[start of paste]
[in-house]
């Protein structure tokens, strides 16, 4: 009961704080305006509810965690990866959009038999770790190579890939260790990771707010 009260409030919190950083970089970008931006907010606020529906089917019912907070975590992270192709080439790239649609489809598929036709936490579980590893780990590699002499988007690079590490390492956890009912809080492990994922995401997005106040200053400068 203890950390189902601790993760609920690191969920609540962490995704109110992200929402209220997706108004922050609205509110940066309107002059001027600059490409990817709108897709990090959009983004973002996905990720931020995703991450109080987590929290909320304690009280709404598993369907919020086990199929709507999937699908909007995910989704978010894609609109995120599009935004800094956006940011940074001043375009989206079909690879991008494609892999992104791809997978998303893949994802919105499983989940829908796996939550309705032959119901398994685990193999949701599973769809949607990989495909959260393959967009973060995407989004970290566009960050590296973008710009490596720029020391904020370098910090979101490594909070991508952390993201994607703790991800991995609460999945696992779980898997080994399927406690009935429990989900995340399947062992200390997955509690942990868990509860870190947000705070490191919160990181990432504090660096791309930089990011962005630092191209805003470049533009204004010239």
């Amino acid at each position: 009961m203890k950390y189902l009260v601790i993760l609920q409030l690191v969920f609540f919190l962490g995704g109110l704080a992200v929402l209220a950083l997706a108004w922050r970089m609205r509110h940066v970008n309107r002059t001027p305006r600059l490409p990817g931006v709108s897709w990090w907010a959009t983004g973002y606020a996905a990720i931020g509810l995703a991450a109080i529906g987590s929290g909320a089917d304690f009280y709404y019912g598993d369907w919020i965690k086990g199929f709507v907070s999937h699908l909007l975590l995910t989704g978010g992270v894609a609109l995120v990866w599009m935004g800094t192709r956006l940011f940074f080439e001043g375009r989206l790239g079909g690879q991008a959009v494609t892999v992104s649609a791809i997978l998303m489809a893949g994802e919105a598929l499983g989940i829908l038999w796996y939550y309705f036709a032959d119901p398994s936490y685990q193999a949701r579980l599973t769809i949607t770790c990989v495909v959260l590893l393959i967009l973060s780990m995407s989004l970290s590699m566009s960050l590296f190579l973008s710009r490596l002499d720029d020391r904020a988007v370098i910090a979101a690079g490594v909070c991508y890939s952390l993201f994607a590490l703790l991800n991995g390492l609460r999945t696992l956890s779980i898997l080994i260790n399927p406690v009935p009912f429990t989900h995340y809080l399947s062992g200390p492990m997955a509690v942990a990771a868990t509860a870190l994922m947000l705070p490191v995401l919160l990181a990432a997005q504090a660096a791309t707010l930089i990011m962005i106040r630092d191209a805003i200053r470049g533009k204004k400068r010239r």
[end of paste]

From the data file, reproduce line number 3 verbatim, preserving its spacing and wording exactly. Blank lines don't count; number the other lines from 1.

């Amino acid at each position: 009961m203890k950390y189902l009260v601790i993760l609920q409030l690191v969920f609540f919190l962490g995704g109110l704080a992200v929402l209220a950083l997706a108004w922050r970089m609205r509110h940066v970008n309107r002059t001027p305006r600059l490409p990817g931006v709108s897709w990090w907010a959009t983004g973002y606020a996905a990720i931020g509810l995703a991450a109080i529906g987590s929290g909320a089917d304690f009280y709404y019912g598993d369907w919020i965690k086990g199929f709507v907070s999937h699908l909007l975590l995910t989704g978010g992270v894609a609109l995120v990866w599009m935004g800094t192709r956006l940011f940074f080439e001043g375009r989206l790239g079909g690879q991008a959009v494609t892999v992104s649609a791809i997978l998303m489809a893949g994802e919105a598929l499983g989940i829908l038999w796996y939550y309705f036709a032959d119901p398994s936490y685990q193999a949701r579980l599973t769809i949607t770790c990989v495909v959260l590893l393959i967009l973060s780990m995407s989004l970290s590699m566009s960050l590296f190579l973008s710009r490596l002499d720029d020391r904020a988007v370098i910090a979101a690079g490594v909070c991508y890939s952390l993201f994607a590490l703790l991800n991995g390492l609460r999945t696992l956890s779980i898997l080994i260790n399927p406690v009935p009912f429990t989900h995340y809080l399947s062992g200390p492990m997955a509690v942990a990771a868990t509860a870190l994922m947000l705070p490191v995401l919160l990181a990432a997005q504090a660096a791309t707010l930089i990011m962005i106040r630092d191209a805003i200053r470049g533009k204004k400068r010239r």